Platanos and collard greens reviews
Do Platanos Go Wit Collard Greens by David LambFreeman Woodson, editor and chief of ‘the Shield’, the Black student newspaper of Hunter College, fears that Mayor David N. Dinkins, New York City’s first Black Mayor, may be blowing his bid for re-election, and that black folk may be stuck with Rudolph Giuliani as Mayor.
Unable to sit idly by, Freeman helps form ‘CUNY-for Dinkins’, a coalition of Black and Latino student organizations supporting the Dinkins’ re-election bid.
Soon his involvement in the campaign and his budding relationship with the beautiful Dominican student, Angelita, combine with a radical turn of events in her family to embroil Freeman in the depths of police corruption and a plot to assassinate the Mayor. With his back against the wall, Freeman finds himself forced to seek the assistance of a family member previously rejected as a sell-out.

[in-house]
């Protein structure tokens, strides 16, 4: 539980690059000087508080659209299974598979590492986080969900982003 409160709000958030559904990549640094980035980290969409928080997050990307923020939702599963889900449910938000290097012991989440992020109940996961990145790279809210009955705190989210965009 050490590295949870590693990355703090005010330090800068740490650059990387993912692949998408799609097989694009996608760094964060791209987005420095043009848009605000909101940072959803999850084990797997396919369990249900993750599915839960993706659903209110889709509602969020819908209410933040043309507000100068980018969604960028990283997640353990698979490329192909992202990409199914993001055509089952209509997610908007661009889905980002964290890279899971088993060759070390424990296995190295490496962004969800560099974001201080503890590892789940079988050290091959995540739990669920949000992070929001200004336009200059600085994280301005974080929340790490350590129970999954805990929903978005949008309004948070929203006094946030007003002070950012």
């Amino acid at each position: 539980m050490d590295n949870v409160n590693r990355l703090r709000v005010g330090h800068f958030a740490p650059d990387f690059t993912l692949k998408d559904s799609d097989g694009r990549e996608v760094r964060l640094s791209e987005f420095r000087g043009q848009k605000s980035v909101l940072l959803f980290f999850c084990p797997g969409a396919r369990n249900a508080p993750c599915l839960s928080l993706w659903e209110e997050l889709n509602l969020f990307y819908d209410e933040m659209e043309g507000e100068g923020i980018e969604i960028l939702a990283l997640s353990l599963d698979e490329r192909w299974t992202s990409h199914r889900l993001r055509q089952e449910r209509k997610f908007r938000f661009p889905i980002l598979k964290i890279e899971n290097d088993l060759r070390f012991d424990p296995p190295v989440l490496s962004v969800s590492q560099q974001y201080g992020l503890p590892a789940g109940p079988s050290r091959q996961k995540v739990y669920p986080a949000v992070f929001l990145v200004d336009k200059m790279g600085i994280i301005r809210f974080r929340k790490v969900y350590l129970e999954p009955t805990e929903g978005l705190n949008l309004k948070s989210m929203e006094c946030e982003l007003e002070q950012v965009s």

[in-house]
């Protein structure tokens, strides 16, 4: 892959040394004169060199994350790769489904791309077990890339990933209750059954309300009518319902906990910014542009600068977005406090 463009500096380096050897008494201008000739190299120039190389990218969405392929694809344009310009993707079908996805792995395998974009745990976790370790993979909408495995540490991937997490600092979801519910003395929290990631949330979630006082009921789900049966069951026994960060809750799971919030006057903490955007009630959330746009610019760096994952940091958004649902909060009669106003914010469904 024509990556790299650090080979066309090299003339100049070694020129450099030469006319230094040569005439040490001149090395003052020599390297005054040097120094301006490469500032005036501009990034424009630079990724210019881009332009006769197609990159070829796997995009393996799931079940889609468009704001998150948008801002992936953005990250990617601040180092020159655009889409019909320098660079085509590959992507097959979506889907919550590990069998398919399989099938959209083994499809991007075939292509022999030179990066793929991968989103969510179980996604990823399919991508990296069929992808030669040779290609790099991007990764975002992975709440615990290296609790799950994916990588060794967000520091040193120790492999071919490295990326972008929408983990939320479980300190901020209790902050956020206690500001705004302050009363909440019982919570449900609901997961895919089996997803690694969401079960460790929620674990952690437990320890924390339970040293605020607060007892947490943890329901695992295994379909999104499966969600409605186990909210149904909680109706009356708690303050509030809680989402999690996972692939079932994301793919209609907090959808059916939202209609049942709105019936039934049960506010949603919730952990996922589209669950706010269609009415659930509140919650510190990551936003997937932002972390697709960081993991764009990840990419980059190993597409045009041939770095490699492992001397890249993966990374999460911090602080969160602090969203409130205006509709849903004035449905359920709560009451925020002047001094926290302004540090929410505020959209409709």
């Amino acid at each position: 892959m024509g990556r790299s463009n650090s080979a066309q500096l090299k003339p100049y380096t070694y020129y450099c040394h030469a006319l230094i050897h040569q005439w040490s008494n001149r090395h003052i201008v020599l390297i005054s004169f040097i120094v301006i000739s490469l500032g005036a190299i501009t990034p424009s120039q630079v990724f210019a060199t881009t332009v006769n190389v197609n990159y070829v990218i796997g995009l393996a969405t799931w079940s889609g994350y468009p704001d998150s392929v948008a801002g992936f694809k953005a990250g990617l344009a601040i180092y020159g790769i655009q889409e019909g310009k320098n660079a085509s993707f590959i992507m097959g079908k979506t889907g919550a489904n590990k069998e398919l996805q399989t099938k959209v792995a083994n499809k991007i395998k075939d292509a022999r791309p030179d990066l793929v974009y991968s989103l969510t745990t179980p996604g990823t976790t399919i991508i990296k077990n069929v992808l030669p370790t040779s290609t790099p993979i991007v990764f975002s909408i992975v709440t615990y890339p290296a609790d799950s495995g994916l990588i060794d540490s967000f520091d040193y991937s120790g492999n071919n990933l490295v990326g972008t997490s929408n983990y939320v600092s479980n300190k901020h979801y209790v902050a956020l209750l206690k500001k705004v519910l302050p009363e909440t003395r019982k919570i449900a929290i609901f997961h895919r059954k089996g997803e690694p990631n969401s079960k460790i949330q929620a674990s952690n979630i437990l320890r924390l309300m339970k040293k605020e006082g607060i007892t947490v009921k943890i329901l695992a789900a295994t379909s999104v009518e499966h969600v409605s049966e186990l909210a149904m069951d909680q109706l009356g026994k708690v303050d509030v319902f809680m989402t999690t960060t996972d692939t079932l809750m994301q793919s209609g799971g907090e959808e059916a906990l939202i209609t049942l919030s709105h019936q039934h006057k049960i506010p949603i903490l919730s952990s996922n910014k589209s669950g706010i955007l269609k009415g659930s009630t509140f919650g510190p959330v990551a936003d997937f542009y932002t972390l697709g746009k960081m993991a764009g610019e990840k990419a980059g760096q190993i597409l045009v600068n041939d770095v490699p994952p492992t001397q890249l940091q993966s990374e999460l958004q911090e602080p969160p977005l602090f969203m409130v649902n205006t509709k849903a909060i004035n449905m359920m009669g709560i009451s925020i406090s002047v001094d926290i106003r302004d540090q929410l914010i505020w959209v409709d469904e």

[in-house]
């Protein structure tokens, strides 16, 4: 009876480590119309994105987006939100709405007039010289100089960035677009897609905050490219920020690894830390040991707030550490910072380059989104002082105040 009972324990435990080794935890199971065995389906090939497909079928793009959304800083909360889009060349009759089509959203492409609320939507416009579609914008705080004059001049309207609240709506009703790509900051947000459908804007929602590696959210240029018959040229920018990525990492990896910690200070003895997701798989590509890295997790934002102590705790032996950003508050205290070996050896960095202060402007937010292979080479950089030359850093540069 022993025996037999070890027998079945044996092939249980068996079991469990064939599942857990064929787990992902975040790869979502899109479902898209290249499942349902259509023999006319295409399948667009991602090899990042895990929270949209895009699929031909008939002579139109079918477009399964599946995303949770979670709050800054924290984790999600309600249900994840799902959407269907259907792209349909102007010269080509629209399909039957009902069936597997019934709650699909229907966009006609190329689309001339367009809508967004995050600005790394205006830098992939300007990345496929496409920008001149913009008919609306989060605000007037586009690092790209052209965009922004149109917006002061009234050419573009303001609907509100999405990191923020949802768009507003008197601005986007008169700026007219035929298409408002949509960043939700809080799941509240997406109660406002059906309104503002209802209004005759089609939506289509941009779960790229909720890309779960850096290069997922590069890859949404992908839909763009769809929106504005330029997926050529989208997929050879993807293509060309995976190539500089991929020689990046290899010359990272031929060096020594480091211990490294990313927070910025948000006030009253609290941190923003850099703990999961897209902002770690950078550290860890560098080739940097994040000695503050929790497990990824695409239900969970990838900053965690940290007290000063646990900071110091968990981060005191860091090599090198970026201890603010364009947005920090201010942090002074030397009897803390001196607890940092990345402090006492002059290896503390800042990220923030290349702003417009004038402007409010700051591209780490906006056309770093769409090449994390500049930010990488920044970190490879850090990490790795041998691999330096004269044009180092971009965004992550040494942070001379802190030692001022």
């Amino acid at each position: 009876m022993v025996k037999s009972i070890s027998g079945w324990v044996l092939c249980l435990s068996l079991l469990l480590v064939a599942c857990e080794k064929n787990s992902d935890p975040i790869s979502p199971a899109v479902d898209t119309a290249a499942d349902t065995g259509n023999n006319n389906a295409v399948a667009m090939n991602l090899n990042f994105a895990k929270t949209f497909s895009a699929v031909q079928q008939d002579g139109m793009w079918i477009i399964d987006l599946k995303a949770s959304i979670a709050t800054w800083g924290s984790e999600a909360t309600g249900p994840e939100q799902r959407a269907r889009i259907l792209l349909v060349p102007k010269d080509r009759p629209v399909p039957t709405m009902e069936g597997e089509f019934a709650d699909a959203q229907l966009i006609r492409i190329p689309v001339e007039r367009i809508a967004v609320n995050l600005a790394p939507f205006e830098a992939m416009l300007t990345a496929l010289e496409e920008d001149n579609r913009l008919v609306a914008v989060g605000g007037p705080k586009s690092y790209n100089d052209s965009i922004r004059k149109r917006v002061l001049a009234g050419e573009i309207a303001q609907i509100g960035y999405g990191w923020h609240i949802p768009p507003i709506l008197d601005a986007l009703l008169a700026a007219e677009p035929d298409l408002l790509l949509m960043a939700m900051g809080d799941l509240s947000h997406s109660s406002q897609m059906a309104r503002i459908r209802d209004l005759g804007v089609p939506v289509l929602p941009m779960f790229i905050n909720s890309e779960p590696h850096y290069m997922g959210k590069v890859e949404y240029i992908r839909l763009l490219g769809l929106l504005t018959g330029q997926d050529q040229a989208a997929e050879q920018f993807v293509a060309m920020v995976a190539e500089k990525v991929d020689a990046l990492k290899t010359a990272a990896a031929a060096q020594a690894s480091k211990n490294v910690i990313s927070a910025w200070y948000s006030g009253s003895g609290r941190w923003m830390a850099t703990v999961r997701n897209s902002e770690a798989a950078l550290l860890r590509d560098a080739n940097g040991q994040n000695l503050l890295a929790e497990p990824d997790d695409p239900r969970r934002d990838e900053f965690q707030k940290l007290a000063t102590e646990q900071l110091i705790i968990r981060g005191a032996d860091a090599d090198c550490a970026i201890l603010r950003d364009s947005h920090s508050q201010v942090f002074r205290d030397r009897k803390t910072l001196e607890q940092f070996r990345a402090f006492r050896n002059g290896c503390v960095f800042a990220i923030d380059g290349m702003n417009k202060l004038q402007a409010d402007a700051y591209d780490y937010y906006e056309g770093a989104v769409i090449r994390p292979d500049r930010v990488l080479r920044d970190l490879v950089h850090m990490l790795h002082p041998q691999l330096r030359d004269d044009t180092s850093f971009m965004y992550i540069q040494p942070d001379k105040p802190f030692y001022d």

Racial identity, the American melting pot, Black-Latino relations, New York City ethnic and racial politics and police corruption all converge in this humorous and suspense packed journey.
Platanos, Collard Greens Y Callaloo
The show functions without a press agent; until a few weeks ago it had no Web site. The cast is entirely anonymous, in the purest, hoariest sense of the term. Tyler Perry is not. The story, some of which is told in belabored hip-hop rhymes, revolves around a group of ambitious students at Hunter College, an election for student body president and a chaste love affair between a young African-American man and Dominican woman whose mother disapproves of the relationship. Hard working, the boy comes from a well-educated family.
As a result, member scores during previews may reflect an early version of the show. A spin on the story of Caribbean, African-American and Latino relations and a tale of love, family drama and politics.
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